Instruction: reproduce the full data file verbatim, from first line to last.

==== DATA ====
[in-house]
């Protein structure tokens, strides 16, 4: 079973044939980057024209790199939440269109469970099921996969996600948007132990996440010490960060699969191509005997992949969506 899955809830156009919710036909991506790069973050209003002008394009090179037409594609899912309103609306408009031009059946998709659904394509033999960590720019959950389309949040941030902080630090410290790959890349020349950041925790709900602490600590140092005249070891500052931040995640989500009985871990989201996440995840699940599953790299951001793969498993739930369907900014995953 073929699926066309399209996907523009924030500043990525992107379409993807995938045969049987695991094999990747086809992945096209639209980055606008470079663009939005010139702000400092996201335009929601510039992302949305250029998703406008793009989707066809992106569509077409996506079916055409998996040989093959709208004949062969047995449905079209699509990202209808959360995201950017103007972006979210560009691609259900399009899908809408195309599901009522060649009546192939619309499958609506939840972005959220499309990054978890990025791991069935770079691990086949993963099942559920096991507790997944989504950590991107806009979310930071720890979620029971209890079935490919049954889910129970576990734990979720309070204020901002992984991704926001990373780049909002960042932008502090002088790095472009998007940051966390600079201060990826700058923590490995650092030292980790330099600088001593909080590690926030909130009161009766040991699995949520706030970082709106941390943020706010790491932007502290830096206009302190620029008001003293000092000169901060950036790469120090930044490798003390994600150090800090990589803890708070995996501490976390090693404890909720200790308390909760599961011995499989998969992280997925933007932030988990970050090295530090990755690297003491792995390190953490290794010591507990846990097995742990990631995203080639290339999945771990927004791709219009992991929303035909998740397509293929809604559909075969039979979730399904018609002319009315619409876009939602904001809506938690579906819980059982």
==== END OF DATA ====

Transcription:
[in-house]
């Protein structure tokens, strides 16, 4: 079973044939980057024209790199939440269109469970099921996969996600948007132990996440010490960060699969191509005997992949969506 899955809830156009919710036909991506790069973050209003002008394009090179037409594609899912309103609306408009031009059946998709659904394509033999960590720019959950389309949040941030902080630090410290790959890349020349950041925790709900602490600590140092005249070891500052931040995640989500009985871990989201996440995840699940599953790299951001793969498993739930369907900014995953 073929699926066309399209996907523009924030500043990525992107379409993807995938045969049987695991094999990747086809992945096209639209980055606008470079663009939005010139702000400092996201335009929601510039992302949305250029998703406008793009989707066809992106569509077409996506079916055409998996040989093959709208004949062969047995449905079209699509990202209808959360995201950017103007972006979210560009691609259900399009899908809408195309599901009522060649009546192939619309499958609506939840972005959220499309990054978890990025791991069935770079691990086949993963099942559920096991507790997944989504950590991107806009979310930071720890979620029971209890079935490919049954889910129970576990734990979720309070204020901002992984991704926001990373780049909002960042932008502090002088790095472009998007940051966390600079201060990826700058923590490995650092030292980790330099600088001593909080590690926030909130009161009766040991699995949520706030970082709106941390943020706010790491932007502290830096206009302190620029008001003293000092000169901060950036790469120090930044490798003390994600150090800090990589803890708070995996501490976390090693404890909720200790308390909760599961011995499989998969992280997925933007932030988990970050090295530090990755690297003491792995390190953490290794010591507990846990097995742990990631995203080639290339999945771990927004791709219009992991929303035909998740397509293929809604559909075969039979979730399904018609002319009315619409876009939602904001809506938690579906819980059982």